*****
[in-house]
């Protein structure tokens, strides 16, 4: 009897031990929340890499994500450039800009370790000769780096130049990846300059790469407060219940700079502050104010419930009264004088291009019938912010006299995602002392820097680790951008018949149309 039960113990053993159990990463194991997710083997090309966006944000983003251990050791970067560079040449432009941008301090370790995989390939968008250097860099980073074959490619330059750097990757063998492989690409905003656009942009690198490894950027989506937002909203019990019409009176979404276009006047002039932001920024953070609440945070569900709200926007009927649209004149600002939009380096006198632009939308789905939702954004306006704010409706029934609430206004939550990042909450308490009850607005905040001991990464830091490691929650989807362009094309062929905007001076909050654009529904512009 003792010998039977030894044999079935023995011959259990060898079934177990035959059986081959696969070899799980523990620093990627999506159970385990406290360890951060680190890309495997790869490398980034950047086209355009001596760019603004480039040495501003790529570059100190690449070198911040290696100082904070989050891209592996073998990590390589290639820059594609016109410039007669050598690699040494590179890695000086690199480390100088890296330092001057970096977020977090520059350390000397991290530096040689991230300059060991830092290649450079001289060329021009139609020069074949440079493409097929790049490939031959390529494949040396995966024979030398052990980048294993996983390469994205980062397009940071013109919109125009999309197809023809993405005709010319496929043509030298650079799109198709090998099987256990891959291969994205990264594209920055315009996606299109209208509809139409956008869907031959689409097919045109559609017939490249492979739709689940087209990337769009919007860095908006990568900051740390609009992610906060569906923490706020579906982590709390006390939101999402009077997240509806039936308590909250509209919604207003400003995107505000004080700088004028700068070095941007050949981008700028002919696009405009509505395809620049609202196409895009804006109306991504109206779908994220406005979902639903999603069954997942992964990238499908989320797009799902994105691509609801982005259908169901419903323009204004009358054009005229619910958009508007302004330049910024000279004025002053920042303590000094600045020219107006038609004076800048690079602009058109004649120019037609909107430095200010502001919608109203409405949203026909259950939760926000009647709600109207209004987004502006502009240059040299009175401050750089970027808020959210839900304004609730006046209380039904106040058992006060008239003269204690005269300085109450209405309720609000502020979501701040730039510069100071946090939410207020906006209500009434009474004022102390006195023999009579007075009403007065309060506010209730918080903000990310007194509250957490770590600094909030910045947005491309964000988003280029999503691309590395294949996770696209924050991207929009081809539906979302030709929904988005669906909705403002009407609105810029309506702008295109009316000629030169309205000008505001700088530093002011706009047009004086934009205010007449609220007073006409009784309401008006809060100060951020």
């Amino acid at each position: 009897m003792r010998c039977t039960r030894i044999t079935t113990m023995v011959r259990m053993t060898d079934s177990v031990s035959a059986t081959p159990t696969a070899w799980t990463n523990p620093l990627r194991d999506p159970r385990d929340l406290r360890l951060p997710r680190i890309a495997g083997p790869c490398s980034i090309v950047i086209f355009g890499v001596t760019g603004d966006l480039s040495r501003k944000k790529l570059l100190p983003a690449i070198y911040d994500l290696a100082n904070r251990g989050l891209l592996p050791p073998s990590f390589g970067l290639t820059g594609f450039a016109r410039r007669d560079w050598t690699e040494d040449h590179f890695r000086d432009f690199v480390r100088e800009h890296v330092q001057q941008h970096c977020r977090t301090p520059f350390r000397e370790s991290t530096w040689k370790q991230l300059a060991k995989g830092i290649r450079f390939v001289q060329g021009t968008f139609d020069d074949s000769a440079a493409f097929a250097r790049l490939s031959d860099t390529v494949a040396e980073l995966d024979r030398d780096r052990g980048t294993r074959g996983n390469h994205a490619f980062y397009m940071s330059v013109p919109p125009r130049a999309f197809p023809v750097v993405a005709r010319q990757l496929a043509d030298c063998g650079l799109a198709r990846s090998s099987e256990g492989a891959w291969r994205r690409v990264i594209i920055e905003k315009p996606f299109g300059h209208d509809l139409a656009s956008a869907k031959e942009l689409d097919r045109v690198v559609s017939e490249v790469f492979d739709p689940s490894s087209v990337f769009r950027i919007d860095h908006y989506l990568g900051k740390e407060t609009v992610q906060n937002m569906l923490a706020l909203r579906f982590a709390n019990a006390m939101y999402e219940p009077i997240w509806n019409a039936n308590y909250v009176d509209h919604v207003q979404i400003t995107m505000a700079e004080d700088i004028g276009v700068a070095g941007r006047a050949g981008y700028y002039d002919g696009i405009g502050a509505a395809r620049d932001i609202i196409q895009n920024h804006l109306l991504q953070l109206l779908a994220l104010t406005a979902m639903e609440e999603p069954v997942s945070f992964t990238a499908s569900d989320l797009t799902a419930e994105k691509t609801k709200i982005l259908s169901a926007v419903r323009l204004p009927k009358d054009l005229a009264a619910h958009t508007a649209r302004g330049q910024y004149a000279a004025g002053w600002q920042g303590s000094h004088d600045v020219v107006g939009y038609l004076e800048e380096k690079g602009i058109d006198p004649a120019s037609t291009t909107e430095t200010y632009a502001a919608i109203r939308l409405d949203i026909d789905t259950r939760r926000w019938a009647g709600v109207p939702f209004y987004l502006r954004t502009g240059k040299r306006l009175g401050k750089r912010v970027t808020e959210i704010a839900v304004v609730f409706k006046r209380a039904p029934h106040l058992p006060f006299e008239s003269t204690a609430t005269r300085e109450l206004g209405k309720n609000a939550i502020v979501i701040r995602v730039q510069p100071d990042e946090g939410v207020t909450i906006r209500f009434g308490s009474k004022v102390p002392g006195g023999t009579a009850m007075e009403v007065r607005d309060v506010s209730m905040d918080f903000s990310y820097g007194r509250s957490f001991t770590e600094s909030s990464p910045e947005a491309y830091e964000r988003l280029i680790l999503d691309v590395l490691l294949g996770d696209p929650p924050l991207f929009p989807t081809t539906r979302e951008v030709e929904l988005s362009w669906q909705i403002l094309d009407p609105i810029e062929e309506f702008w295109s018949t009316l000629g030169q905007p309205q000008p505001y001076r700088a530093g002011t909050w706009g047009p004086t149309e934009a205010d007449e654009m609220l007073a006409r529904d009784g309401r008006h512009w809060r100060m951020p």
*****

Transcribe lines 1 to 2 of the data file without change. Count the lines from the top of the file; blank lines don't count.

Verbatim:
[in-house]
């Protein structure tokens, strides 16, 4: 009897031990929340890499994500450039800009370790000769780096130049990846300059790469407060219940700079502050104010419930009264004088291009019938912010006299995602002392820097680790951008018949149309 039960113990053993159990990463194991997710083997090309966006944000983003251990050791970067560079040449432009941008301090370790995989390939968008250097860099980073074959490619330059750097990757063998492989690409905003656009942009690198490894950027989506937002909203019990019409009176979404276009006047002039932001920024953070609440945070569900709200926007009927649209004149600002939009380096006198632009939308789905939702954004306006704010409706029934609430206004939550990042909450308490009850607005905040001991990464830091490691929650989807362009094309062929905007001076909050654009529904512009 003792010998039977030894044999079935023995011959259990060898079934177990035959059986081959696969070899799980523990620093990627999506159970385990406290360890951060680190890309495997790869490398980034950047086209355009001596760019603004480039040495501003790529570059100190690449070198911040290696100082904070989050891209592996073998990590390589290639820059594609016109410039007669050598690699040494590179890695000086690199480390100088890296330092001057970096977020977090520059350390000397991290530096040689991230300059060991830092290649450079001289060329021009139609020069074949440079493409097929790049490939031959390529494949040396995966024979030398052990980048294993996983390469994205980062397009940071013109919109125009999309197809023809993405005709010319496929043509030298650079799109198709090998099987256990891959291969994205990264594209920055315009996606299109209208509809139409956008869907031959689409097919045109559609017939490249492979739709689940087209990337769009919007860095908006990568900051740390609009992610906060569906923490706020579906982590709390006390939101999402009077997240509806039936308590909250509209919604207003400003995107505000004080700088004028700068070095941007050949981008700028002919696009405009509505395809620049609202196409895009804006109306991504109206779908994220406005979902639903999603069954997942992964990238499908989320797009799902994105691509609801982005259908169901419903323009204004009358054009005229619910958009508007302004330049910024000279004025002053920042303590000094600045020219107006038609004076800048690079602009058109004649120019037609909107430095200010502001919608109203409405949203026909259950939760926000009647709600109207209004987004502006502009240059040299009175401050750089970027808020959210839900304004609730006046209380039904106040058992006060008239003269204690005269300085109450209405309720609000502020979501701040730039510069100071946090939410207020906006209500009434009474004022102390006195023999009579007075009403007065309060506010209730918080903000990310007194509250957490770590600094909030910045947005491309964000988003280029999503691309590395294949996770696209924050991207929009081809539906979302030709929904988005669906909705403002009407609105810029309506702008295109009316000629030169309205000008505001700088530093002011706009047009004086934009205010007449609220007073006409009784309401008006809060100060951020």